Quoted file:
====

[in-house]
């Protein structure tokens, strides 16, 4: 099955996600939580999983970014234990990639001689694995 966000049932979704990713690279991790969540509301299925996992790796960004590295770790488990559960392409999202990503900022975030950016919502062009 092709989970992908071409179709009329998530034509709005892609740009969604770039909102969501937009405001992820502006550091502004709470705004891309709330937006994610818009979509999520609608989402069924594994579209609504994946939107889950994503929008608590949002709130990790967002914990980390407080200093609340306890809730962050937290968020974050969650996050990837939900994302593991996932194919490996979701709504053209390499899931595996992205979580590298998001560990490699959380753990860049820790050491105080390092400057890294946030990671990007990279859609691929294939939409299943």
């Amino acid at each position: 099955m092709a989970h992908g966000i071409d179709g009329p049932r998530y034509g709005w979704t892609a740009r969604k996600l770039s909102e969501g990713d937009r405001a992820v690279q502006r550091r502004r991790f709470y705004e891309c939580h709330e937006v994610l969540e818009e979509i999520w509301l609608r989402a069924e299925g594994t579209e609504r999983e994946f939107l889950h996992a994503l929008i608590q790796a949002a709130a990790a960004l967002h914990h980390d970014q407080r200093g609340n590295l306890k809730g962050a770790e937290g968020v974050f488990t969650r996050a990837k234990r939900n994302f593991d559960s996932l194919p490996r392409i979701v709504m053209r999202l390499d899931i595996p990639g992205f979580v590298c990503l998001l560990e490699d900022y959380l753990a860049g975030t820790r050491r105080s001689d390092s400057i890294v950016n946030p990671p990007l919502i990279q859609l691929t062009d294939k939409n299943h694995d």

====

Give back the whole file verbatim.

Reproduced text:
[in-house]
């Protein structure tokens, strides 16, 4: 099955996600939580999983970014234990990639001689694995 966000049932979704990713690279991790969540509301299925996992790796960004590295770790488990559960392409999202990503900022975030950016919502062009 092709989970992908071409179709009329998530034509709005892609740009969604770039909102969501937009405001992820502006550091502004709470705004891309709330937006994610818009979509999520609608989402069924594994579209609504994946939107889950994503929008608590949002709130990790967002914990980390407080200093609340306890809730962050937290968020974050969650996050990837939900994302593991996932194919490996979701709504053209390499899931595996992205979580590298998001560990490699959380753990860049820790050491105080390092400057890294946030990671990007990279859609691929294939939409299943």
């Amino acid at each position: 099955m092709a989970h992908g966000i071409d179709g009329p049932r998530y034509g709005w979704t892609a740009r969604k996600l770039s909102e969501g990713d937009r405001a992820v690279q502006r550091r502004r991790f709470y705004e891309c939580h709330e937006v994610l969540e818009e979509i999520w509301l609608r989402a069924e299925g594994t579209e609504r999983e994946f939107l889950h996992a994503l929008i608590q790796a949002a709130a990790a960004l967002h914990h980390d970014q407080r200093g609340n590295l306890k809730g962050a770790e937290g968020v974050f488990t969650r996050a990837k234990r939900n994302f593991d559960s996932l194919p490996r392409i979701v709504m053209r999202l390499d899931i595996p990639g992205f979580v590298c990503l998001l560990e490699d900022y959380l753990a860049g975030t820790r050491r105080s001689d390092s400057i890294v950016n946030p990671p990007l919502i990279q859609l691929t062009d294939k939409n299943h694995d």